After plaintiffs initiated contact with this Court regarding the District's alleged failure to search for and produce responsive documents, the Court held a discovery conference on February 15, 2006. On that same day, the Court ordered the District to "provide plaintiffs with supplemental responses to requests for production of documents and other materials by not later than March 31, 2006." February 15, 2006 Minute Order. On March 31, the District provided its supplementary responses to plaintiffs' request for running resumes, chronologies, or logs of the April 2002 events, stating that "the District has no such documents in its custody or control." Pls.' Ex. 7 at 22-23. In a letter attached to the production, the District's counsel stated as follows: "You are alerted that the production does not include running logs from the Command Centers because no such documents were created during the April 2002 protest." Pls.' Reply Ex. 3 at 1.

Plaintiffs continued to insist that a running resume was created and that the District was not adequately searching its collective knowledge to answer plaintiffs' discovery requests. The Court then issued another order requiring the District to provide, by not later than July 31, 2006, "any supplemental response to plaintiffs' request for production of [Metropolitan Police Department] Command Center logs from April 20, 2002." Docket No. 80. In response, the District continued to deny that any such running resume existed. Pls.' Ex. 20 at 10.

After almost four years of litigation and three-and-a-half years of discovery, the District changed its tune and finally produced a heavily redacted version of the April 20, 2002 running resume. Pls.' Mot. at 4. The production was precipitated by an upcoming deposition of Sergeant Douglas Jones ("Jones"), a deponent who would attest to the Command Center operations in April 2002 and to whether a running resume was created. On March 23, 2007, the business day prior to that deposition -- and seven days before the then-scheduled close of discovery -- the document was produced. As plaintiffs rightfully point out, if they had not persisted in their repeated efforts to obtain the running resume, the District may never have disclosed this important document.

As another example of the District's improper conduct, plaintiffs point to the District's belated disclosure of individuals who were on the scene in April 2002. On May 6, 2005, the District provided sworn discovery responses to plaintiffs' interrogatories and stated that the only law enforcement officers on the scene were eleven uniformed MPD officers and two officers from the United States Secret Service, Uniform Division. Pls.' Ex. 7 at 9. Following the discovery conference with the Court, the Court's February 15, 2006 Order required the District to produce supplementary responses to constitute a full and accurate disclosure. Feb. 15, 2006 Minute Order. On March 9, 2006, the District added Jeff Cadle ("Cadle") as an additional uniformed officer on the scene, but indicated that no one else had been identified. Pls.' Ex. 3 at 6. Interestingly, Cadle was more than just another officer at the scene. On the day of the protest, he had been assigned to take statements and notes related to the arrests of plaintiffs. Pls.' Mot. at 10. Yet he was not identified and disclosed until almost a year after the District's initial discovery response. Plaintiffs contend that the addition of Cadle was again precipitated by their own efforts when they saw his signature on relevant records at the D.C. Superior Court. Pls.' Reply at 14. But while Cadle's notes were not produced until July 31, 2006, he stated in his November 2006 deposition that he had produced his notes to District counsel "about a year and a half ago, about two years" earlier. Pls.' Ex. 10 at 46.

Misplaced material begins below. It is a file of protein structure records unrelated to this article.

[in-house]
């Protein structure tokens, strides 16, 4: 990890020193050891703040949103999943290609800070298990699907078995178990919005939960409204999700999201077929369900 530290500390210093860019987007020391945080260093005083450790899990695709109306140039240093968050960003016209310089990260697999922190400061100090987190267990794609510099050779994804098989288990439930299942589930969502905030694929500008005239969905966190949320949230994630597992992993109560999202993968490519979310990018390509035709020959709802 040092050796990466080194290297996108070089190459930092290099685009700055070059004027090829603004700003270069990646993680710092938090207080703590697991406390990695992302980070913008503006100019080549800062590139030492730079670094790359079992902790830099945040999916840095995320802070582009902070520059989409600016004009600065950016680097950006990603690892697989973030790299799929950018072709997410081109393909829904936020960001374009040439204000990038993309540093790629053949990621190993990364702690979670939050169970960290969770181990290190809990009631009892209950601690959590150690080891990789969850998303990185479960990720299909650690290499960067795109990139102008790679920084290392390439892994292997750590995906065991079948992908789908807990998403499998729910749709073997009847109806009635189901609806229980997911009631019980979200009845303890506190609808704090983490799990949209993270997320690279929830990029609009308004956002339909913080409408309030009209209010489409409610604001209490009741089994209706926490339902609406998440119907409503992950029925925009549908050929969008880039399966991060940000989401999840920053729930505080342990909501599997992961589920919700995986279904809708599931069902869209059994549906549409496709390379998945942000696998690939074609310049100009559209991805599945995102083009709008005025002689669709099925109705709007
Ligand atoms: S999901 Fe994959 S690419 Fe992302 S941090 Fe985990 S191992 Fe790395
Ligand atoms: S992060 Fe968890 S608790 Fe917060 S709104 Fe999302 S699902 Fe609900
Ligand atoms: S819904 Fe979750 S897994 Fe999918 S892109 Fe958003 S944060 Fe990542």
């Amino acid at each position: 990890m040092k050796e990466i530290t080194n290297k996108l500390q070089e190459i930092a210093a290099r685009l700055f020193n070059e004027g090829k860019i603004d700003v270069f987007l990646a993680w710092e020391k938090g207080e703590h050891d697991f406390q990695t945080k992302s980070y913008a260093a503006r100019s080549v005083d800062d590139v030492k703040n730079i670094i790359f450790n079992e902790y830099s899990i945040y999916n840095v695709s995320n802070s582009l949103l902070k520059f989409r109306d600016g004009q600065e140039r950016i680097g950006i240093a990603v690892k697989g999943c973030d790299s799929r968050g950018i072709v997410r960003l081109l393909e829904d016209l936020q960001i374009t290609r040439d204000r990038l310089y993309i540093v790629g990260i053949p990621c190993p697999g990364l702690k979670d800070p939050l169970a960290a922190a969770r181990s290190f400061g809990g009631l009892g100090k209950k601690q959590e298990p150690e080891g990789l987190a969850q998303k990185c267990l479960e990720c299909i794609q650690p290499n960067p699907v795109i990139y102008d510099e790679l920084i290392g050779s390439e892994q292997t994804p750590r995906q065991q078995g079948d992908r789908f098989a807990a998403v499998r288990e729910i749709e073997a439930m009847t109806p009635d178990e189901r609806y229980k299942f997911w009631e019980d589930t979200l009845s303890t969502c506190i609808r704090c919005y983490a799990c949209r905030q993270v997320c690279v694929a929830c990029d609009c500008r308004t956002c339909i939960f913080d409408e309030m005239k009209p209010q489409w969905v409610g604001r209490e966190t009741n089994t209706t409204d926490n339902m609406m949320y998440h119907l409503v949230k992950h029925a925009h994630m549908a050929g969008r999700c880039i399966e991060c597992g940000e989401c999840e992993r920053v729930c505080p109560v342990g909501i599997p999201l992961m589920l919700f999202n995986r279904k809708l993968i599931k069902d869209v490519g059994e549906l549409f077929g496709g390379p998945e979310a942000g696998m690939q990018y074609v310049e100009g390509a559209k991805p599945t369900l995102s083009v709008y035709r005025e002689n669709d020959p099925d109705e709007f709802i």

Addressing plaintiffs' concern that the District was not being forthright about who was at the scene, this Court's July 11, 2006 Order required as follows:

defendants shall, by not later than July 31, 2006, respond in writing to all written discovery requests for information regarding the identification of [Metropolitan Police Department ("MPD")] or other law-enforcement officers who were present at the location where plaintiffs were arrested on April 20, 2002, and defendants shall make all reasonable efforts to identify such officers through, among other things, inquiries directed to those officers known to have been on the scene as well as inquiries directed to officials in the MPD's command structure (including the intelligence unit and all other relevant divisions or sections of the MPD) who would have knowledge about the identities of law-enforcement officers who were present.

Docket No. 80. On August 22, 2006, the District once again denied the presence of any FBI agents, but indicated that an additional twenty MPD officers were on the scene. Pls.' Ex. 4 at 6-7. When plaintiffs eventually obtained the running resume in March 2007, however, it clearly ...